|Surface area||366 km2 (141 sq mi)|
|Literal meaning||White Sea Lake|
Baiyang Lake, also known as Lake Baiyangdian, is located in the Xiong'an New Area of Baoding, a prefecture-level city in Hebei Province, China. It is the largest freshwater lake in northern China. It is referred to as the Kidney of North China.
Baiyang Lake brings together nine of the upper reaches of the river water.
The lake is home to about 50 varieties of fish and multiple varieties of wild geese, duck, and birds. The lake and side parks also are home to a vast number of lotus, reed and other plants. From harvesting the fauna and flora of the lake, the locals make a living.
Due to drought and over-exploitation of groundwater, as well as problems of industrial wastewater since the 1980s, faced with the test of water shortages and pollution of ecological problems to Baiyang lake, the city government of Baoding plans to solve this problem in ten years at a cost of 8 billion Yuan (year 2006).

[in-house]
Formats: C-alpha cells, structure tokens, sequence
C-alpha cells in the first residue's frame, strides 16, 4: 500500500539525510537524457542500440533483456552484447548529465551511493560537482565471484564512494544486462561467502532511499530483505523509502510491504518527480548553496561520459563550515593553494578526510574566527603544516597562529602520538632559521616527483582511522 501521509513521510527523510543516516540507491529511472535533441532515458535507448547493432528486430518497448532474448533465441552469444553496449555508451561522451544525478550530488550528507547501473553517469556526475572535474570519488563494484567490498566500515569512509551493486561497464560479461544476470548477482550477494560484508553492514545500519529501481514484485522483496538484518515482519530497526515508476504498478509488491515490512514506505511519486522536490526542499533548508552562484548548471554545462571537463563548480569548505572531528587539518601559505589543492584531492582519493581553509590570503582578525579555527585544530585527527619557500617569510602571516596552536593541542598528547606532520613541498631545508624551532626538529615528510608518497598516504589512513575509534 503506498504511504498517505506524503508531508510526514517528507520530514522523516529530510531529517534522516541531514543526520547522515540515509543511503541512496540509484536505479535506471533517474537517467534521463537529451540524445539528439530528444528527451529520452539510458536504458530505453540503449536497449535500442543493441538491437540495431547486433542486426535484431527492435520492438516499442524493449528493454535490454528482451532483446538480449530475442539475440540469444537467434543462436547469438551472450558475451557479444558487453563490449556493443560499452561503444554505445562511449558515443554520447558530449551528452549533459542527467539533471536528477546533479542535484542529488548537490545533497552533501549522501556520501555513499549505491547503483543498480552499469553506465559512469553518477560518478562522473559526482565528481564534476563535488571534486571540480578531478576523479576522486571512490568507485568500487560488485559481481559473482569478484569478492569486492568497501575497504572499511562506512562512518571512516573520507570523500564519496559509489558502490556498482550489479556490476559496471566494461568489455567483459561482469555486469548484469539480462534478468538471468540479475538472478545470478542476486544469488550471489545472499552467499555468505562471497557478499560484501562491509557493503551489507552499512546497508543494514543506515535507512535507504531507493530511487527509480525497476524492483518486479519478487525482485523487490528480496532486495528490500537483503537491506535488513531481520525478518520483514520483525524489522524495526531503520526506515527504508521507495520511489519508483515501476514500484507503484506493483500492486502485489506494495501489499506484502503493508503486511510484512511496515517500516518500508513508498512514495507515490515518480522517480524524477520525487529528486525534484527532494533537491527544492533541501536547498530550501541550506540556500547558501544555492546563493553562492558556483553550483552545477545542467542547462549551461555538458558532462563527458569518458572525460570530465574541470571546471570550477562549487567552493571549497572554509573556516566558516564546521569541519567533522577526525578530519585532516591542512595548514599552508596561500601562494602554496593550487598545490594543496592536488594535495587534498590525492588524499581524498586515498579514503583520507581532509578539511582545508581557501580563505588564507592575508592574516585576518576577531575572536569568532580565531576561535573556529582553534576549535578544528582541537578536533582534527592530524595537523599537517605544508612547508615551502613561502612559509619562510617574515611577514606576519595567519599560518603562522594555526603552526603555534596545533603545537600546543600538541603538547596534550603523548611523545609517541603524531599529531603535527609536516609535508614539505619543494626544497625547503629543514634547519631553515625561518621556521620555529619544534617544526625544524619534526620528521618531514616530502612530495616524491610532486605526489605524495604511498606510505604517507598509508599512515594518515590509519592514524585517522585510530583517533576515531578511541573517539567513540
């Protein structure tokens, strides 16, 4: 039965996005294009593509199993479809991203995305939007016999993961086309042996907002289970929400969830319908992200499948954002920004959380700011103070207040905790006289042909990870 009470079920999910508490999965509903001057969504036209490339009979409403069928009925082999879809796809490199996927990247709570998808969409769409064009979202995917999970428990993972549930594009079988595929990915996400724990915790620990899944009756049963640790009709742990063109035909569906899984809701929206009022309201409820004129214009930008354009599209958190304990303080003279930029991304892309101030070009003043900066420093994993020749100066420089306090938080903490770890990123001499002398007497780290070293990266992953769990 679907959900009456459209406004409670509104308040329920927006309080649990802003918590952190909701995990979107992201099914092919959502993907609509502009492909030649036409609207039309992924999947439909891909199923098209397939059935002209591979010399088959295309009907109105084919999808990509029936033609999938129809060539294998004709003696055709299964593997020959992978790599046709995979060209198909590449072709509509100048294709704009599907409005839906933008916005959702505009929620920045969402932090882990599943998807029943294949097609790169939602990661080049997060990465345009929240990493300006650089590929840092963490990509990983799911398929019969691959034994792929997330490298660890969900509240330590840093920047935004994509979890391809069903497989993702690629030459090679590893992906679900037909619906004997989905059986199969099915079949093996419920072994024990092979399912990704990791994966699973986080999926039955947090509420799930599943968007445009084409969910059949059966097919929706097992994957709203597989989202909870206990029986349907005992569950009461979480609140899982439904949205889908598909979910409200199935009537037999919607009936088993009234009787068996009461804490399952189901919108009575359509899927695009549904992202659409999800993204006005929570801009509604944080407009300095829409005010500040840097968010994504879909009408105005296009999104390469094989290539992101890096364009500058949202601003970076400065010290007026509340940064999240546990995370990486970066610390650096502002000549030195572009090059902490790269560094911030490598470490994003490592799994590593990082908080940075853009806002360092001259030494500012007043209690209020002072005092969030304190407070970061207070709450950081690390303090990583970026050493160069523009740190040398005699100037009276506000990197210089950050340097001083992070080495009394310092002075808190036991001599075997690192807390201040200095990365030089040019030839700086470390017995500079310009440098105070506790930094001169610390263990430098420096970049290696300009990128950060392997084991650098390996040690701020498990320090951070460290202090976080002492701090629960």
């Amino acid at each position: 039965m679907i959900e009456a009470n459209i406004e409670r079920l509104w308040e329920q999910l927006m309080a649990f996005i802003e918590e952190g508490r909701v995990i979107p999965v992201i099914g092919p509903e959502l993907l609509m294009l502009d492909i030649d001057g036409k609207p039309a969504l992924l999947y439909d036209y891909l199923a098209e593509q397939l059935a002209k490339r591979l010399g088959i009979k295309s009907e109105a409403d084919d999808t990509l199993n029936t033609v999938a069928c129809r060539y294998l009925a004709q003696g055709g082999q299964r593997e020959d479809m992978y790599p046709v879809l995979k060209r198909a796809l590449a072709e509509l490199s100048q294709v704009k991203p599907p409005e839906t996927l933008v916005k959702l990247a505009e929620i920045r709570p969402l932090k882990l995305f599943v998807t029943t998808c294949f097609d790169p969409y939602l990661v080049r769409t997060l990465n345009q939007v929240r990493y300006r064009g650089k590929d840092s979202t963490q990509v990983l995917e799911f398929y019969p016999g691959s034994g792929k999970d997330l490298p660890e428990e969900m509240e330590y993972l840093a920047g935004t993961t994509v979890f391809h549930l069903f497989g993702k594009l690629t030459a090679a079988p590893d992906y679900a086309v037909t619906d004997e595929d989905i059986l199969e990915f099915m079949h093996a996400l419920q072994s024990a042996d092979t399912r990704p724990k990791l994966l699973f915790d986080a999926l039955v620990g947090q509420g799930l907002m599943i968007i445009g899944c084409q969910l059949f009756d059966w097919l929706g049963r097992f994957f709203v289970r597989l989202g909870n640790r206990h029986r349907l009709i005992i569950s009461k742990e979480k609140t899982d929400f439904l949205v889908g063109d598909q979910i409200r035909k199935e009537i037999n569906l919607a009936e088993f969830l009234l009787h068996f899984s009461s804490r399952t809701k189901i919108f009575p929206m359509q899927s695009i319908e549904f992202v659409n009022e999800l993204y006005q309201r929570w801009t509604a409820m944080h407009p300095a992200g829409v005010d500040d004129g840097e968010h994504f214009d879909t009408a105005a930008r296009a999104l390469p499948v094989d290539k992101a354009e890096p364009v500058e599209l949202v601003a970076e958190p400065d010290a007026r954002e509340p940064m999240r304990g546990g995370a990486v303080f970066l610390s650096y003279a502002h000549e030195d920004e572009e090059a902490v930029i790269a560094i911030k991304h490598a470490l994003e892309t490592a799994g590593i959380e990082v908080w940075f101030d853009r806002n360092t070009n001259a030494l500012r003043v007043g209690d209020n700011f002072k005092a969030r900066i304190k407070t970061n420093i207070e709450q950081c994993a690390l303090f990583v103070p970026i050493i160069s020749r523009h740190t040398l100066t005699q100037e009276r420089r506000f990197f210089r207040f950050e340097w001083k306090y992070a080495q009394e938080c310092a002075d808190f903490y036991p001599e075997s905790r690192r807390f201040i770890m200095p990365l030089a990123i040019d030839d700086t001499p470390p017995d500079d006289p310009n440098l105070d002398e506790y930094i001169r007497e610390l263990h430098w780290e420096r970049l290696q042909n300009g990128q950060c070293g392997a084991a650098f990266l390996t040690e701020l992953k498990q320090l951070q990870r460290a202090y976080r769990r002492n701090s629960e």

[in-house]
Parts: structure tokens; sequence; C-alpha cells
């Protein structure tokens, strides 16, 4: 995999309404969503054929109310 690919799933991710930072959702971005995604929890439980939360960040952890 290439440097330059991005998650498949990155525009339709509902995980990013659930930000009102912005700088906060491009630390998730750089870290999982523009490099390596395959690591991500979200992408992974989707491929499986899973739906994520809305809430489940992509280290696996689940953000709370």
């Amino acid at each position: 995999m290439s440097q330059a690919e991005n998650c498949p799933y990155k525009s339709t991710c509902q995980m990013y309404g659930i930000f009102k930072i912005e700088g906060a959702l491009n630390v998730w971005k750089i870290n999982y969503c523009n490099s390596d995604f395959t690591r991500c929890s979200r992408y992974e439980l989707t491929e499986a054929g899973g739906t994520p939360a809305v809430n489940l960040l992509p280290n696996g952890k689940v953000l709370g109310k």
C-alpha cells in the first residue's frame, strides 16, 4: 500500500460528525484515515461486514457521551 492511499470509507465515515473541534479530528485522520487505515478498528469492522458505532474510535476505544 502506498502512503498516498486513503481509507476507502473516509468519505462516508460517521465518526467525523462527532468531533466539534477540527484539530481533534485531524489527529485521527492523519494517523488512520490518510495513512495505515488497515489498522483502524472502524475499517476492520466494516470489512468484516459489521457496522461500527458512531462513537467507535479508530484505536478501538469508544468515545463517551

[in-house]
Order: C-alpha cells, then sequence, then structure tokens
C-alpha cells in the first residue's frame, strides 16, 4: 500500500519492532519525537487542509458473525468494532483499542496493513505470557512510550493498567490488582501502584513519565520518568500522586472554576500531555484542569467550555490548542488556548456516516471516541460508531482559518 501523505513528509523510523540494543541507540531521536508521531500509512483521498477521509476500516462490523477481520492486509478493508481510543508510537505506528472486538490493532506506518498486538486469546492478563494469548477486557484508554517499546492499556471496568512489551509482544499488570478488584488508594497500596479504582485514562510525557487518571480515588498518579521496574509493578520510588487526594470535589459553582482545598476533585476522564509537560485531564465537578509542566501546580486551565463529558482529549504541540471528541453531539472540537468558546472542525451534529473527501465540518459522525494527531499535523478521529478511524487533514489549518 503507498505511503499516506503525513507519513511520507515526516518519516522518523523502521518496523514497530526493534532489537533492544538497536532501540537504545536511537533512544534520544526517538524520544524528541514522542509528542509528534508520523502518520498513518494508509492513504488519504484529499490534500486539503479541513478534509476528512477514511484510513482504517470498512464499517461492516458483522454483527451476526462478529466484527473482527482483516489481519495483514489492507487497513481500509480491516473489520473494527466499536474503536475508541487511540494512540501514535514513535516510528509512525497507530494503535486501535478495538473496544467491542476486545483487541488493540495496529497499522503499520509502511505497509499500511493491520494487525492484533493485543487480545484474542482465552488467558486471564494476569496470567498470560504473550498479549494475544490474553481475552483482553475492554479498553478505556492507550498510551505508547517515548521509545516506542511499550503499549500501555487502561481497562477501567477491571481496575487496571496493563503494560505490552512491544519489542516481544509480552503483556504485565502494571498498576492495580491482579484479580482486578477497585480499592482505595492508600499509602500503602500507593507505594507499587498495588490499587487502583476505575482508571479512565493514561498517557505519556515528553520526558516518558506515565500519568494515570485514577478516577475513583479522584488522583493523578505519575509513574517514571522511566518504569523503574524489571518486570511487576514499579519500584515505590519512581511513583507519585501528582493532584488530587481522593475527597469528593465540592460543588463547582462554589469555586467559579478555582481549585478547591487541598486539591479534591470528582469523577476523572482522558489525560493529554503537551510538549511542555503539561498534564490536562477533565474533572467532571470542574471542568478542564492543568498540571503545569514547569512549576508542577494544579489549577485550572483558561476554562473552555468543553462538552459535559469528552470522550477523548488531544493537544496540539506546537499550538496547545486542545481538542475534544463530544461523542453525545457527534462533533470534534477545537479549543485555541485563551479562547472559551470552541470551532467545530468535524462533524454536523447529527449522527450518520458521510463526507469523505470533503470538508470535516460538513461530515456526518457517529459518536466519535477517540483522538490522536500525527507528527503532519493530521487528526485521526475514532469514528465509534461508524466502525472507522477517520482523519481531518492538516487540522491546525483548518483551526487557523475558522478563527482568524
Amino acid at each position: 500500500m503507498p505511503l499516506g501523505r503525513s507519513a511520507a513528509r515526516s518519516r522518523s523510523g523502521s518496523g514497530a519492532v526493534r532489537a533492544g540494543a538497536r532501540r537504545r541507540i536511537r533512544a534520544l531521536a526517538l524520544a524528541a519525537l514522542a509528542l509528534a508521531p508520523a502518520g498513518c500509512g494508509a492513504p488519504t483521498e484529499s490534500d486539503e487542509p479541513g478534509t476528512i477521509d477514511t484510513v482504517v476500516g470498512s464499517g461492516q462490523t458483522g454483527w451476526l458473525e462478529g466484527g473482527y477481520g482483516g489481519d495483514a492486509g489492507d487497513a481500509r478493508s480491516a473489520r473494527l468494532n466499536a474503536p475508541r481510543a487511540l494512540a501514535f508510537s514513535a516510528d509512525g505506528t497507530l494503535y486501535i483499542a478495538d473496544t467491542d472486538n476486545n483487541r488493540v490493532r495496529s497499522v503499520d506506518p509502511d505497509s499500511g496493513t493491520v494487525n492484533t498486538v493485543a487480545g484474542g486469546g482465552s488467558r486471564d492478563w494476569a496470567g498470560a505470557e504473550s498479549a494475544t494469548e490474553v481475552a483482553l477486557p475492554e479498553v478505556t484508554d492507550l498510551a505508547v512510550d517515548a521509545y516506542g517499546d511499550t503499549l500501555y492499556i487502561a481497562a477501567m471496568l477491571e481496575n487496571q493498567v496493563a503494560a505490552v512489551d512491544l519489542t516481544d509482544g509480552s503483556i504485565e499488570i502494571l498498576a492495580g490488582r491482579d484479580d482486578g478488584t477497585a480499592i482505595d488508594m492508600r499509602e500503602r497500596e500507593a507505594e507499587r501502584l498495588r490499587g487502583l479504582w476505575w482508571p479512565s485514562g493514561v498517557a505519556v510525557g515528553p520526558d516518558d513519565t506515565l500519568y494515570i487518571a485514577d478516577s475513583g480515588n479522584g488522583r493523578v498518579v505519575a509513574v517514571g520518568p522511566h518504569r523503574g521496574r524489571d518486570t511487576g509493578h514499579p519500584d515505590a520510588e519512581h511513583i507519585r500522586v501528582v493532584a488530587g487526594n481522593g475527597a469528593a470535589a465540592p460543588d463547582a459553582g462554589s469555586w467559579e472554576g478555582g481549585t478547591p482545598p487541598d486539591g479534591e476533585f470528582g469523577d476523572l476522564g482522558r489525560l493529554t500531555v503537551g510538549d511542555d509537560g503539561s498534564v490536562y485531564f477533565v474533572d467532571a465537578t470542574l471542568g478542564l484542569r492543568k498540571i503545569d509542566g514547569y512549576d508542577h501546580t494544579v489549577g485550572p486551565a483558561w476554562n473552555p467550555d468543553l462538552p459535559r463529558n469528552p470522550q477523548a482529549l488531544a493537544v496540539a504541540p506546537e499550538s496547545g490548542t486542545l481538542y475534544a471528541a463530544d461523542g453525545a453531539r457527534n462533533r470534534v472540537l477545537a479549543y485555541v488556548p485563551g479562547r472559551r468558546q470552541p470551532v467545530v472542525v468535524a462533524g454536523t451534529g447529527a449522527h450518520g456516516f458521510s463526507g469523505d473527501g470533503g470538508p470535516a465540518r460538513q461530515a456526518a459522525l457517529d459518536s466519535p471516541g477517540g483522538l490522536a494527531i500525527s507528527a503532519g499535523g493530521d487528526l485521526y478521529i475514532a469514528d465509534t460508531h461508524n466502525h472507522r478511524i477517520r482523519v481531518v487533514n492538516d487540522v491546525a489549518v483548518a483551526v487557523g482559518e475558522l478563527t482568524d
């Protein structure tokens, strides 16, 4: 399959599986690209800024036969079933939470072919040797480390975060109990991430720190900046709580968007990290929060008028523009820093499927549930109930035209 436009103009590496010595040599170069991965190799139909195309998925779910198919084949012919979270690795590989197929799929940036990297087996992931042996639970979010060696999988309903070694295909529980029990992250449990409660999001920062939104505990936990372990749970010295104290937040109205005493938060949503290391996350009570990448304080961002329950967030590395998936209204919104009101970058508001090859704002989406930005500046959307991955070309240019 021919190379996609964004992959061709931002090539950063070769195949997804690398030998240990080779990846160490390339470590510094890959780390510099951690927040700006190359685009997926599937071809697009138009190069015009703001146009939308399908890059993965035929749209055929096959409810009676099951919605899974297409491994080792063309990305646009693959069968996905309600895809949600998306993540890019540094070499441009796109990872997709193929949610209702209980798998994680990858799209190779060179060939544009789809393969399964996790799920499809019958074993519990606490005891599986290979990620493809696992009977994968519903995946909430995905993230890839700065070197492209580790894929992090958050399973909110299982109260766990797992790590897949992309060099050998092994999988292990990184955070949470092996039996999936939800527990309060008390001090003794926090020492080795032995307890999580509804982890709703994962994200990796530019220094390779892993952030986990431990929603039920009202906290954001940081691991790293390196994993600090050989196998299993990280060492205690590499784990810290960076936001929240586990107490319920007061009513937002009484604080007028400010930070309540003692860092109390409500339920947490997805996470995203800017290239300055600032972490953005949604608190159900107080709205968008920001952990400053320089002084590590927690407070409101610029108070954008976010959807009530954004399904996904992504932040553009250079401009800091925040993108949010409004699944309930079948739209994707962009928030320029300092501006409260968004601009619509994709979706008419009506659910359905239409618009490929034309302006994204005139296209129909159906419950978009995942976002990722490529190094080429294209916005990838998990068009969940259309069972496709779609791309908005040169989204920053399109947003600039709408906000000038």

Baiyang Lake is about two hours by bullet train from Beijing. It is a national and international tourist attraction flaunting its peaceful water scenes and vast lotus gardens. Hand-driven and motorized boats are available for small to medium-sized groups; large motorized boats are available for large groups usually accompanied by a tour guide. Tourists can travel by boat into waters full of lotuses and pick seeds, leaves, and flowers. They can also stop by boats or islands and buy local seafood. It is classified as a AAAAA scenic area by the China National Tourism Administration. Islands on the lake host local restaurants that cook with local ingredients and hotels for the overnight tourist.
Baiyangdian is the setting for one of the classics in Chinese children's literature Little Soldier Zhang Ga by Xu Guangyao.
- Beauty by the lake – bullet train to water fun at Baiyangdian in Hebei, by Zhou Ziran, Global Times, 15 July 2017. http://www.pressreader.com/china/global-times-weekend/20170715/281629600315718
- "AAAAA Scenic Areas". China National Tourism Administration. 16 November 2008. Archived from the original on 4 April 2014. Retrieved 9 April 2011.
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